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Government to extend labour compliance program

Employees manufacture items of apparel last year at a garment factory in Phnom Penh’s Meanchey district.
Employees manufacture items of apparel last year at a garment factory in Phnom Penh’s Meanchey district. Kimberley McCosker

Government to extend labour compliance program

The Cambodian government and Better Factories Cambodia (BFC) will extend the 15-year-old labour compliance program to 2019, with industry experts saying it was time for the government to increase its own monitoring of the sector.

Speaking at the 15th anniversary of the BFC, Labour Minister Ith Samheng said the ministry had attempted to reform its own inspection mechanisms and that 46 provincial and national teams had been created for the job, but more needed to be done.

“The inspection system has worked in synergy with the inspection system of the BFC. But we have to strengthen the capacity of our inspectors and strengthen enforcement of the Labour Law,” Samheng said.

While the BFC program reports non-compliance in 577 garment-exporting factories across the country, enforcement of regulations is left up to government labour inspectors. Samheng said that the ministry had conducted about 6,000 inspections this year and fined 56 enterprises for labour violations, without giving further details.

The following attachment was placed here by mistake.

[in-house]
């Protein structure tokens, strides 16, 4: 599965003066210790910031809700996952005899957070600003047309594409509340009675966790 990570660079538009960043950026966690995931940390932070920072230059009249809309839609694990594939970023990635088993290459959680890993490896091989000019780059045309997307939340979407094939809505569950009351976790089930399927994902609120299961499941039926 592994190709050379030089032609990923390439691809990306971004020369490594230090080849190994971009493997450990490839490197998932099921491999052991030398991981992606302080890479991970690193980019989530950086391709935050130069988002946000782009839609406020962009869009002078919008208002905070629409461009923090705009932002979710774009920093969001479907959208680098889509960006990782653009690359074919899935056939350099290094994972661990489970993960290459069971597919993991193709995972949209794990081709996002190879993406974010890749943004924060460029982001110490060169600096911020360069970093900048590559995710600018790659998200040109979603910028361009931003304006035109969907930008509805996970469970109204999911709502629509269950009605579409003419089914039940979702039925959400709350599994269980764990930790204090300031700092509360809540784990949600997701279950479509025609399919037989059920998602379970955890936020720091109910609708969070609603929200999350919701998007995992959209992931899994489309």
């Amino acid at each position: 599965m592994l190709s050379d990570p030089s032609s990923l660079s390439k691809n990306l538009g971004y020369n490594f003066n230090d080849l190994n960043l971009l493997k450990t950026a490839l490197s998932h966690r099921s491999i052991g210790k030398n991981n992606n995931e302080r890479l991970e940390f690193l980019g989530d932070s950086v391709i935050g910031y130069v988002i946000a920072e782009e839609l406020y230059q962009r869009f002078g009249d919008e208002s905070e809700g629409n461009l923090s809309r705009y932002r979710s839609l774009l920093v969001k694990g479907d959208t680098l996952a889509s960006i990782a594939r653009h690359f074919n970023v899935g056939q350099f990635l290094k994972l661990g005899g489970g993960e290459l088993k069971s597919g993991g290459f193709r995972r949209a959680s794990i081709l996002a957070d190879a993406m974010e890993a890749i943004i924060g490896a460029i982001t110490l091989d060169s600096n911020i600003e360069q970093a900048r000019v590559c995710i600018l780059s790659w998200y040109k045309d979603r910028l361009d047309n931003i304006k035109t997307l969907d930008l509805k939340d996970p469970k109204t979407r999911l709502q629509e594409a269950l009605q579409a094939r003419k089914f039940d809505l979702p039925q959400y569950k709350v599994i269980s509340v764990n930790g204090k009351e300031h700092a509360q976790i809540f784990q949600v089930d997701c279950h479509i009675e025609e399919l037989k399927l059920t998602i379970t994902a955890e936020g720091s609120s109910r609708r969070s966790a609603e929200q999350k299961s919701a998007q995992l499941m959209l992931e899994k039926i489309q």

Cambodia’s garment sector has long been plagued with sub-standard working conditions, including frequent worker faintings, use of short-term contracts and occupational safety hazards. However, a July report from BFC showed 47 percent compliance among 381 assessed factories in 2015, up from 28 percent two years prior.

Maurizio Bussi, director for the ILO’s Bangkok office, said the International Labour Organization was providing the government with a plan to incrementally reduce reliance on the BFC’s monitoring activities.

“You have to have sustainability and a transition plan. Otherwise the model will remain confined,” Bussi said. On the frequent criticism that the BFC only monitored exporting factories and not subcontractors, where conditions are often said to be worse, Bussi said it was outside the labour group’s mandate, but an increase in government inspections would likely catch non-compliance across a larger swathe of the garment sector.

However, William Conklin, country director at labour advocacy NGO Solidarity Center, questioned why the organisation was only now turning its attention to bolstering the government’s enforcement mechanisms. Ideally, he said, the BFC would have worked over the duration of its program to improve the ministry’s inspection systems, so a robust mechanism would already be in place.

He added that in the past 15 years, the garment industry has used the BFC program as a “badge” behind which it hid its lack of structural changes in working conditions and worker productivity. “You can’t blame the BFC, but the industry hasn’t changed much and that still remains a problem,” he said.

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